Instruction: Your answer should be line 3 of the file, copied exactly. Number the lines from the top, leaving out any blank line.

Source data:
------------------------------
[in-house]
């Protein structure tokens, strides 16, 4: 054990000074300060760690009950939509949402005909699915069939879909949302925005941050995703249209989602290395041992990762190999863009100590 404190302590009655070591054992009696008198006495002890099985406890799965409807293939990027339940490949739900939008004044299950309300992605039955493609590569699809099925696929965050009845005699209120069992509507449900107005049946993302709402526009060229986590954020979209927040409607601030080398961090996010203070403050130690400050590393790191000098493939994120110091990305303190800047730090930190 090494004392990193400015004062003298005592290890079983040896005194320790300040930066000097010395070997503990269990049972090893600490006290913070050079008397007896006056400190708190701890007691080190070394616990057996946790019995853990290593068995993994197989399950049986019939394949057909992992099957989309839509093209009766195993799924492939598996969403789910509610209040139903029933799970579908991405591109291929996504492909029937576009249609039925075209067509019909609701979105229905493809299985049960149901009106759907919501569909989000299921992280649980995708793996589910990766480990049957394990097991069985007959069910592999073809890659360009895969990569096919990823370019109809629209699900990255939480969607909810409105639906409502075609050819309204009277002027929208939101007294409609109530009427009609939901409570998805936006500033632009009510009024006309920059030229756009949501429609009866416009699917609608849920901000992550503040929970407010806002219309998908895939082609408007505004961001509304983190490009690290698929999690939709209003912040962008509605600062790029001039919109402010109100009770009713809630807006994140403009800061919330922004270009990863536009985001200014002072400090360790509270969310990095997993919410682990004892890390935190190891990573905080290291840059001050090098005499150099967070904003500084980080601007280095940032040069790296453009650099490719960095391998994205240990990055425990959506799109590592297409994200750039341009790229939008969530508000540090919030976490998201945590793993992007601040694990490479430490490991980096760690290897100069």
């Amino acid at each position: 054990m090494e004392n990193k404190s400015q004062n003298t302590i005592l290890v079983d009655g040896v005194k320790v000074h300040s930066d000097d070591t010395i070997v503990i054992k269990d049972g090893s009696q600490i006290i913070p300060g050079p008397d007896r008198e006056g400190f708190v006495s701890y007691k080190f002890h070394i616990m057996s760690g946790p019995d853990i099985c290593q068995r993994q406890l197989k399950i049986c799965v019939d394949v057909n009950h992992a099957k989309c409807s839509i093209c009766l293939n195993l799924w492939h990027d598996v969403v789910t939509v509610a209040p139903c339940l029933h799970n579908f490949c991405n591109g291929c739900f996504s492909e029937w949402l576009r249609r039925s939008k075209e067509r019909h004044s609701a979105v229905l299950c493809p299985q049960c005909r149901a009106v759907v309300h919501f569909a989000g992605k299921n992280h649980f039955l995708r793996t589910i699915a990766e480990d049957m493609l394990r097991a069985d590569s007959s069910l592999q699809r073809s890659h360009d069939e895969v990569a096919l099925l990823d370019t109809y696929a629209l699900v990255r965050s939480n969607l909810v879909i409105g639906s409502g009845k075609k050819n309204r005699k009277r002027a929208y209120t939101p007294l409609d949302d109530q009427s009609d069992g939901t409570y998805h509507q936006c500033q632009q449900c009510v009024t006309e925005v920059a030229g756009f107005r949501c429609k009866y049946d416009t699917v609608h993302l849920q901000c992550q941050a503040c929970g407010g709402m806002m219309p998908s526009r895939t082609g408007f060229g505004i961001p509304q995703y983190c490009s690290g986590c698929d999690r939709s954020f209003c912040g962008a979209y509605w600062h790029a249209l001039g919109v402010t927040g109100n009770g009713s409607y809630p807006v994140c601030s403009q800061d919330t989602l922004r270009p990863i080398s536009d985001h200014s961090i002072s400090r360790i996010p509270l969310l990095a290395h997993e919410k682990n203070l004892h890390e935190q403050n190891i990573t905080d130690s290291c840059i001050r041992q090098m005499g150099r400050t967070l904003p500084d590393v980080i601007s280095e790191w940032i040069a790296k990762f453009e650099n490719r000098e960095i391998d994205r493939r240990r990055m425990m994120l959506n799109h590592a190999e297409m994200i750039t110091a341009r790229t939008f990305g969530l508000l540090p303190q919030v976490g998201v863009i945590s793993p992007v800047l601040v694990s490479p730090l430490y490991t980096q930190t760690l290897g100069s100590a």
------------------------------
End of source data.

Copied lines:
């Amino acid at each position: 054990m090494e004392n990193k404190s400015q004062n003298t302590i005592l290890v079983d009655g040896v005194k320790v000074h300040s930066d000097d070591t010395i070997v503990i054992k269990d049972g090893s009696q600490i006290i913070p300060g050079p008397d007896r008198e006056g400190f708190v006495s701890y007691k080190f002890h070394i616990m057996s760690g946790p019995d853990i099985c290593q068995r993994q406890l197989k399950i049986c799965v019939d394949v057909n009950h992992a099957k989309c409807s839509i093209c009766l293939n195993l799924w492939h990027d598996v969403v789910t939509v509610a209040p139903c339940l029933h799970n579908f490949c991405n591109g291929c739900f996504s492909e029937w949402l576009r249609r039925s939008k075209e067509r019909h004044s609701a979105v229905l299950c493809p299985q049960c005909r149901a009106v759907v309300h919501f569909a989000g992605k299921n992280h649980f039955l995708r793996t589910i699915a990766e480990d049957m493609l394990r097991a069985d590569s007959s069910l592999q699809r073809s890659h360009d069939e895969v990569a096919l099925l990823d370019t109809y696929a629209l699900v990255r965050s939480n969607l909810v879909i409105g639906s409502g009845k075609k050819n309204r005699k009277r002027a929208y209120t939101p007294l409609d949302d109530q009427s009609d069992g939901t409570y998805h509507q936006c500033q632009q449900c009510v009024t006309e925005v920059a030229g756009f107005r949501c429609k009866y049946d416009t699917v609608h993302l849920q901000c992550q941050a503040c929970g407010g709402m806002m219309p998908s526009r895939t082609g408007f060229g505004i961001p509304q995703y983190c490009s690290g986590c698929d999690r939709s954020f209003c912040g962008a979209y509605w600062h790029a249209l001039g919109v402010t927040g109100n009770g009713s409607y809630p807006v994140c601030s403009q800061d919330t989602l922004r270009p990863i080398s536009d985001h200014s961090i002072s400090r360790i996010p509270l969310l990095a290395h997993e919410k682990n203070l004892h890390e935190q403050n190891i990573t905080d130690s290291c840059i001050r041992q090098m005499g150099r400050t967070l904003p500084d590393v980080i601007s280095e790191w940032i040069a790296k990762f453009e650099n490719r000098e960095i391998d994205r493939r240990r990055m425990m994120l959506n799109h590592a190999e297409m994200i750039t110091a341009r790229t939008f990305g969530l508000l540090p303190q919030v976490g998201v863009i945590s793993p992007v800047l601040v694990s490479p730090l430490y490991t980096q930190t760690l290897g100069s100590a």